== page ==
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ERIC Number: ED256984
Record Type: RIE
Publication Date: 1982
Pages: 21
Abstractor: N/A
Reference Count: 0
ISBN: N/A
ISSN: N/A
Sex-Role Stereotyping as a Factor Influencing Counselors' Advising of Black Male Students to Investigate Selected Allied Health Professions.
Walker, Patricia W.; Juhasz, Anne McCreary
Due to the dominance of women in allied health professions, men can be considered as minorities in these fields. Blacks and other ethnic minorities are also under-represented in allied health and other health professions. Yet it is anticipated that an increase in the number of minorities trained as health professionals will result in higher quality health care for minorities. A study was undertaken to determine whether sex-role stereotyping by high school counselors posed a significant barrier to black males interested in allied health careers. A three-part questionnaire was mailed to 360 high school counselors. The first part obtained counselor ratings of the percentage of males and females working in nine health professions, and their perception of the level of ability needed for each profession. Part II consisted of three student profiles, a rating scale for student ability, and a list of nine professions from part I; the third part of the questionnaire asked for demographic information from respondents. The results of data analyses showed that in general, careers selected for males were perceived to be male dominated and careers selected for females were perceived to be female dominated across ability levels. The only exceptions were high-ability black females and average ability black males. The mean of the male/female scores for selected careers for all students at each ability-level was lowest for average-ability students (with the exception of average-ability white males) and the highest for high-ability students. The findings indicate that counselors demonstrate less bias toward male dominated careers when advising average students, suggesting that average ability black males are more readily advised toward allied health careers than are high-ability black males. (NRB)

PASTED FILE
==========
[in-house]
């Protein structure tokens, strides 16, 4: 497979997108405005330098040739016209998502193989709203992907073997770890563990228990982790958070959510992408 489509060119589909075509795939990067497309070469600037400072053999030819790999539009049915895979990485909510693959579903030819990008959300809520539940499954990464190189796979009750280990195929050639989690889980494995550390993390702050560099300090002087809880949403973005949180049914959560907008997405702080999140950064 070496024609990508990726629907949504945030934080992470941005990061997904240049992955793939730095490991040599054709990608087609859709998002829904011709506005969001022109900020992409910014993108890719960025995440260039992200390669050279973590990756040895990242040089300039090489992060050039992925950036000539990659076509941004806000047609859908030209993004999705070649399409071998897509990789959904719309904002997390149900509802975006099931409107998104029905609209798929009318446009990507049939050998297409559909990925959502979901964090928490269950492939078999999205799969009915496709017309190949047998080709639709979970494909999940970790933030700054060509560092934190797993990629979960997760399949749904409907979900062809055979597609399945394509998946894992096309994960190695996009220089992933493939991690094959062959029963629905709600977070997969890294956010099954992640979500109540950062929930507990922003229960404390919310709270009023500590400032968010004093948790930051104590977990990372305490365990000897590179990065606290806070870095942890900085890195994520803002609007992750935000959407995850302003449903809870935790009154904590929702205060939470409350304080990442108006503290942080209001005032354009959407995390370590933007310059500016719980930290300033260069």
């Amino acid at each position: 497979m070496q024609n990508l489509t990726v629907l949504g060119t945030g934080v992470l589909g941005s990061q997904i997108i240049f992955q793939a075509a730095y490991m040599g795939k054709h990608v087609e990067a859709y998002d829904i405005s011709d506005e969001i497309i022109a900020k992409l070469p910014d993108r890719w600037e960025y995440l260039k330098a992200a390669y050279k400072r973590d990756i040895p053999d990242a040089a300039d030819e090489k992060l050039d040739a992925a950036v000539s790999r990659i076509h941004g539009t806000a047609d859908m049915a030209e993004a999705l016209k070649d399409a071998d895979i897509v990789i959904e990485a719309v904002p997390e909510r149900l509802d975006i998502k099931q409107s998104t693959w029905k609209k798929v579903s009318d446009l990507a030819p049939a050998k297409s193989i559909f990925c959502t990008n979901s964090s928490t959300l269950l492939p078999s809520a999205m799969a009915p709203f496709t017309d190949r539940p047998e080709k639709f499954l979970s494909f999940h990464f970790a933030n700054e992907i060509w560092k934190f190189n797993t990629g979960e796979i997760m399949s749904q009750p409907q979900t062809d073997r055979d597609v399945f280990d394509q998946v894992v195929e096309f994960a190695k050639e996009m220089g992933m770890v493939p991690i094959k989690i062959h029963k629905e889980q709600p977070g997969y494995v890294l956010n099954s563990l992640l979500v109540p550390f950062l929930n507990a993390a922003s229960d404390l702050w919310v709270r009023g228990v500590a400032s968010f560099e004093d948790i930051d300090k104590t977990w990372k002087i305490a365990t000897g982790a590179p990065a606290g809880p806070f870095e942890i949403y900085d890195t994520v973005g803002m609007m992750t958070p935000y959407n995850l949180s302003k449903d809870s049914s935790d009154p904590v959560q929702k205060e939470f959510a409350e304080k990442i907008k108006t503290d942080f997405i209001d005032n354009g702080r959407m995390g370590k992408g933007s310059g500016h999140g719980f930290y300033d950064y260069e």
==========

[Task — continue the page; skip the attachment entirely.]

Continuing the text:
Publication Type: Reports - Research
Education Level: N/A
Audience: N/A
Language: English
Sponsor: N/A
Authoring Institution: N/A